But, then along came Uber, Lyft, Doordash, Amazon Delivery, Seamless and Instacart where the business model was based on using huge large numbers of “independent” contractors.  These workers are not really independent because the company controls all of the working conditions. The company decides when and where they work, how they dress, and how they perform the work. The company treats them like employees except when it comes to wages, benefits and taxes.  

During the creation of AB5,   The App-based companies ask for special treatment under the original bill but were unable to come to agreement.  During the negotiations, they threaten to fund proposition to over turn the law so they could force the legislature to back down.  When they could not reach agreement, they put Proposition 22 on the ballot and pledged $110 million to support it.

These same companies have a long record of high fees, low wages and abusive employment practices.  Their Prop. 22 ad campaign uses many of same people (hostages) they have treated poorly in the past. It also threatens job losses like a union busting campaign. What they are really afraid of is CA AB5 setting the standard for the rest of the United States. Treating workers better would affect their profits.

Some argue that AB5 will reduce contractor unemployment or lead to higher consumer prices.  Both effects exist but are tiny compared to the benefits the workers will receive. The employment effects are close to zero: nobody’s meal or package is going to go undelivered. The consumer price effects would be in pennies. But the upside is, AB5 also gives workers higher pay, more benefits, collects unemployment taxes and supports possible future unionization of the workforce.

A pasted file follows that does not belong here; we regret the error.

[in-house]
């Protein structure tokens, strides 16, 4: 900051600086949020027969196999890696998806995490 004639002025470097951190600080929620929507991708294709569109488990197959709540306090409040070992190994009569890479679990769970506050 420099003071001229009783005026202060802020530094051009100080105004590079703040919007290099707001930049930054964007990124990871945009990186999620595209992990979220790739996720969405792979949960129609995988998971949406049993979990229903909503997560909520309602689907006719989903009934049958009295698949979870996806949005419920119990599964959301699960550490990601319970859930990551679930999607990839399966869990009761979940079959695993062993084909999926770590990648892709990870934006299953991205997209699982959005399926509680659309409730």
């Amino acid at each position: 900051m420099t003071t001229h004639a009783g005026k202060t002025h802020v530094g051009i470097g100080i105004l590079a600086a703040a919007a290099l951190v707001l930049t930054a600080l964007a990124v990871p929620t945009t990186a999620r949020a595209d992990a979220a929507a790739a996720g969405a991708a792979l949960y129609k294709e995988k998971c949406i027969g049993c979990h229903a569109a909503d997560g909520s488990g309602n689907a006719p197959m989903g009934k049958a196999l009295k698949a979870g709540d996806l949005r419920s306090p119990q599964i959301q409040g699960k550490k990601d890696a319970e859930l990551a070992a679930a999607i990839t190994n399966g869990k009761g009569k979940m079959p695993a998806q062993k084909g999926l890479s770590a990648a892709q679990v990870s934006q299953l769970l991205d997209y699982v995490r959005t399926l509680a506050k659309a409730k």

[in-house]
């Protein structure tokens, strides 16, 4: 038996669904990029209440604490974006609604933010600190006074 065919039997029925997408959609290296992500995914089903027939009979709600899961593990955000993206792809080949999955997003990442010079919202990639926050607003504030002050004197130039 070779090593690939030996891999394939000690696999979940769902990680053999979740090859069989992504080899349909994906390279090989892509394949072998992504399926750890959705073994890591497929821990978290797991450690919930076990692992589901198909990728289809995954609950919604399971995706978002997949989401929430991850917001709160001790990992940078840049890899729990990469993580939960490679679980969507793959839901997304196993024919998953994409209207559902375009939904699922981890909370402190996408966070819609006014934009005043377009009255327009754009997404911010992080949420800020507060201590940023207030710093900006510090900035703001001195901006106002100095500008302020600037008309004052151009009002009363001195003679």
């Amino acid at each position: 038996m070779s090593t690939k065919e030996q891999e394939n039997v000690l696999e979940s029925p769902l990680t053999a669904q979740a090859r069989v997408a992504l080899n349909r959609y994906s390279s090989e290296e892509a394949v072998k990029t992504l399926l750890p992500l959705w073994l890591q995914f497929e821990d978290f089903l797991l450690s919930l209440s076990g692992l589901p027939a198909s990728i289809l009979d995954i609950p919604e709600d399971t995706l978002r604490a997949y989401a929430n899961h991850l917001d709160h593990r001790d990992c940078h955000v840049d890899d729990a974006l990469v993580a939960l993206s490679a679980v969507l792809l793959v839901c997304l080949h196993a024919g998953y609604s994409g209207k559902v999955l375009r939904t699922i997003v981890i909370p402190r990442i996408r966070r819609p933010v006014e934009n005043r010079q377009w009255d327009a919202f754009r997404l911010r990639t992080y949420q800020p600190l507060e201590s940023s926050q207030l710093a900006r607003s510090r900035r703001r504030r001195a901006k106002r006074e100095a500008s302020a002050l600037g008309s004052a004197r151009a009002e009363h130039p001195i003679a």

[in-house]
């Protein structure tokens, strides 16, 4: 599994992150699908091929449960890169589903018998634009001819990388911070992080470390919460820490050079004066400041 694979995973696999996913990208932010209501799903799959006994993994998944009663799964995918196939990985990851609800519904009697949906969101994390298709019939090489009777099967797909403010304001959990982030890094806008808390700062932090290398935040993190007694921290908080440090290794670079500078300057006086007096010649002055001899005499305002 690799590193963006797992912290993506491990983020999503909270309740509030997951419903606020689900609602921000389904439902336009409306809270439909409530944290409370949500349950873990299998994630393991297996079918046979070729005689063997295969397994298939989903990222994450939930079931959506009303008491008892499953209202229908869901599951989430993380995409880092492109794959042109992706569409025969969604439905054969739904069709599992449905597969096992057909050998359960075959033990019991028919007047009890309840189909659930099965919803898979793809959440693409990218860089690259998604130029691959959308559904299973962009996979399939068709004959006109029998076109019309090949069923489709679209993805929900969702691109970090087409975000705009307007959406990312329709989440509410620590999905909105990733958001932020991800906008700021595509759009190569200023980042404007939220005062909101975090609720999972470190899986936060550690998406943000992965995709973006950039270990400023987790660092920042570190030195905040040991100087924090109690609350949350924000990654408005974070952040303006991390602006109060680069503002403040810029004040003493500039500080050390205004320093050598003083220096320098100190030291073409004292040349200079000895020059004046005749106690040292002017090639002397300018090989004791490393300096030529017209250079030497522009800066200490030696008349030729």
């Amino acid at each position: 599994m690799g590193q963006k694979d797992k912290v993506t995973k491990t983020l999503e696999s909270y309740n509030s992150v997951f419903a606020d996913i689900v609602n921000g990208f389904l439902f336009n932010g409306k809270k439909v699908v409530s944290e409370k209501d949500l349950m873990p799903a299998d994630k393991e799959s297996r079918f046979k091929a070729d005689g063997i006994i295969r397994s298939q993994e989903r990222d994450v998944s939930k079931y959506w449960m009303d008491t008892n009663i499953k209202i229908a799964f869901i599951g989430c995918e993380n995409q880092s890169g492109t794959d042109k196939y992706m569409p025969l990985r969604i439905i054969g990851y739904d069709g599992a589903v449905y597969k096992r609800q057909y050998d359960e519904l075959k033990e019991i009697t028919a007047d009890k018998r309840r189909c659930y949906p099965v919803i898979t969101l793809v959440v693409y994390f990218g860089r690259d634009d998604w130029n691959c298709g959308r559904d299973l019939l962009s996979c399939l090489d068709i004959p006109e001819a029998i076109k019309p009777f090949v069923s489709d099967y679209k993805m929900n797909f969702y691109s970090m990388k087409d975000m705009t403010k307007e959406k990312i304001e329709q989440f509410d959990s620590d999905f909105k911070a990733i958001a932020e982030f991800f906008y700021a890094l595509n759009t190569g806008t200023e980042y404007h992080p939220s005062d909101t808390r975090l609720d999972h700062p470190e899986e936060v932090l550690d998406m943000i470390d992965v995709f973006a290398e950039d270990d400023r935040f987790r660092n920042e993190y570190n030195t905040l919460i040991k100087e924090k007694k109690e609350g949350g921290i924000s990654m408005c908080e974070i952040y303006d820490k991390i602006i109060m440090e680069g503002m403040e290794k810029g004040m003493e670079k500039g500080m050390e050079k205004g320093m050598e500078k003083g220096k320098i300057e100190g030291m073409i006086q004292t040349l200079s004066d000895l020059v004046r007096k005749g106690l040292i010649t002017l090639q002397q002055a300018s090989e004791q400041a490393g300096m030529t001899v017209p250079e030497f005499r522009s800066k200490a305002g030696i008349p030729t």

Companies have used phony “independent contractors” to cheat workers of wages and benefits and the society out of taxes for too long.  In September 2019, the large scale abuse of that classification caused the California Assembly to act.

We cannot support companies whose fundamental business model is to pay employees below minimum wage with no benefits and then skip out on taxes.  The business model leaves the rest of us pay more in taxes and social benefits to help our fellow citizens.

So, for all of the above reasons, The Black Economic and Business News, supports a NO vote on California proposition 22.